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text 2017-07-17 12:45
9th July 2017
Look Homeward, Angel - Thomas Wolfe

I have to see a thing a thousand times before I see it once. 

 

Thomas Wolfe

 

July 9, 1937: On this day, F. Scott Fitzgerald wrote a letter to Thomas Wolfe, advising his fellow author to write shorter novels. Wolfe responded with a letter eight times as long as Fitzgerald's.

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text 2015-08-11 19:30
Spójrz ku domowi, aniele. Historia pogrzebanego życia - Thomas Wolfe

 

 

"Jestem cząstką tego wszystkiego, czego dotykałem i co mnie dotykało, tego wszystkiego, co istniejąc dla mnie tylko subiektywnie, stało się inne, niż było początkowo, przez sam fakt połączenia się z tym, czym ja byłem wtedy, teraz zaś znów jest inne, ponieważ zmieszało się z tym, czym jestem teraz, co z kolei samo w sobie jest sumą tego, czym się stawałem. Dlaczego tu? Dlaczego tam? Dlaczego teraz? Dlaczego wtedy?"

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text 2014-07-05 11:04

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review 2013-04-05 15:35
Look Homeward, Angel
Look Homeward, Angel - Thomas Wolfe This is a nearly impossible book to review. It is at once a classic, an experimental masterpiece, a resounding mess, and a beautiful failure. When I talk about which books inspired me to become a writer I often cite LET US NOW PRAISE FAMOUS MEN by James Agee. LOOK HOMEWARD ANGEL would, I suspect, have had the same sort of effect on me had I read it when I was a teenager, which is the age at which I read FAMOUS MEN. At such an age, and with the wild, passionate temperament of youth, I thrilled to the elevated (faintly purple) prose, the long passages of meandering, if somewhat superfluous beauty, the self-consciousness, the insistence by the author to include EVERYTHING. But re-reading FAMOUS MEN, and now reading ANGEL as a middle-aged woman I am impatient with the self-indulgence, which in Agee I put down to too much whiskey, but for which I have no such excuse in Wolfe. I find myself skipping passages, which is never a good sign. There is no denying Wolfe's stunning capacity for character depth. The question is, does the story require quite this much depth? If passages were trimmed, if details were pared down to only the very best, would anything have been lost? I suspect not. Faulkner and Kerouac both cited Wolfe as an influence, and I can see that -- the high poetics, the stream-of-consciousness, the young man's unbridled, undisciplined approach to art is obvious. And there is certainly a value in that. I just wish Wolfe had made more choices, instead of flinging everything at the page and then keeping everything. There's something to be said for Oscar Wilde, who "spent the morning putting in a comma, and spent the afternoon taking it out again."I would definitely recommend ANGEL to my fourteen-year-old self. It would have, I think, enhanced my writer's education, and I will recommend it to anyone under the age of 25 who either wants to be a writer or who loves literature. But for those of us who have lived a while, and who have less patience for pyrotechnics, ANGEL is a bit of a slog, albeit a mightily poetic one.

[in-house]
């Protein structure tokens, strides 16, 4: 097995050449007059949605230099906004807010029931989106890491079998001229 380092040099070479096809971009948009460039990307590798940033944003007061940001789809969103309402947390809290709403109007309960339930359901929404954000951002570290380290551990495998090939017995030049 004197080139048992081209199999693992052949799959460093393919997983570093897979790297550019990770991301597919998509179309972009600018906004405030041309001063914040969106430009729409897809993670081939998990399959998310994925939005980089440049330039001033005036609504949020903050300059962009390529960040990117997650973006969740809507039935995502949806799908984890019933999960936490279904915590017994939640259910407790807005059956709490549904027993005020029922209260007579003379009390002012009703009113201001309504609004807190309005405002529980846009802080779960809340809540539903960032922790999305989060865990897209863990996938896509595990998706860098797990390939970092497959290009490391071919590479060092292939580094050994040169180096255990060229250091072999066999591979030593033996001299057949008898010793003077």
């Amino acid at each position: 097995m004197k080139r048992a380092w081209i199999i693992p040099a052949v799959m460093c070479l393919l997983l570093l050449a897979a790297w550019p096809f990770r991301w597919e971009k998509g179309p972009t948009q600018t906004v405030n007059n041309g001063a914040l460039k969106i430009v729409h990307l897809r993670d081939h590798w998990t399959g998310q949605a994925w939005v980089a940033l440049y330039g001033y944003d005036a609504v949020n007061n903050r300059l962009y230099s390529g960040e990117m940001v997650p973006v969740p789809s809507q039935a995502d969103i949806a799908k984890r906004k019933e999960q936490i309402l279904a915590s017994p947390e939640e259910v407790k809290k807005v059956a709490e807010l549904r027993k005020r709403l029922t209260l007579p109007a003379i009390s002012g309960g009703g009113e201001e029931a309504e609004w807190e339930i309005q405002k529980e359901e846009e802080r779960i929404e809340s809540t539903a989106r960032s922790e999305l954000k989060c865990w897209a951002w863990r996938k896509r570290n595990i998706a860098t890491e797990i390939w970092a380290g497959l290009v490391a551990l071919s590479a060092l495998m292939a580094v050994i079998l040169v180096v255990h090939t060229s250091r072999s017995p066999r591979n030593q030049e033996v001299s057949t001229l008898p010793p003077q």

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review 2013-04-05 09:03
Look Homeward, Angel
Look Homeward, Angel - Thomas Wolfe This is a nearly impossible book to review. It is at once a classic, an experimental masterpiece, a resounding mess, and a beautiful failure. When I talk about which books inspired me to become a writer I often cite LET US NOW PRAISE FAMOUS MEN by James Agee. LOOK HOMEWARD ANGEL would, I suspect, have had the same sort of effect on me had I read it when I was a teenager, which is the age at which I read FAMOUS MEN. At such an age, and with the wild, passionate temperament of youth, I thrilled to the elevated (faintly purple) prose, the long passages of meandering, if somewhat superfluous beauty, the self-consciousness, the insistence by the author to include EVERYTHING. But re-reading FAMOUS MEN, and now reading ANGEL as a middle-aged woman I am impatient with the self-indulgence, which in Agee I put down to too much whiskey, but for which I have no such excuse in Wolfe. I find myself skipping passages, which is never a good sign. There is no denying Wolfe's stunning capacity for character depth. The question is, does the story require quite this much depth? If passages were trimmed, if details were pared down to only the very best, would anything have been lost? I suspect not. Faulkner and Kerouac both cited Wolfe as an influence, and I can see that -- the high poetics, the stream-of-consciousness, the young man's unbridled, undisciplined approach to art is obvious. And there is certainly a value in that. I just wish Wolfe had made more choices, instead of flinging everything at the page and then keeping everything. There's something to be said for Oscar Wilde, who "spent the morning putting in a comma, and spent the afternoon taking it out again."I would definitely recommend ANGEL to my fourteen-year-old self. It would have, I think, enhanced my writer's education, and I will recommend it to anyone under the age of 25 who either wants to be a writer or who loves literature. But for those of us who have lived a while, and who have less patience for pyrotechnics, ANGEL is a bit of a slog, albeit a mightily poetic one.
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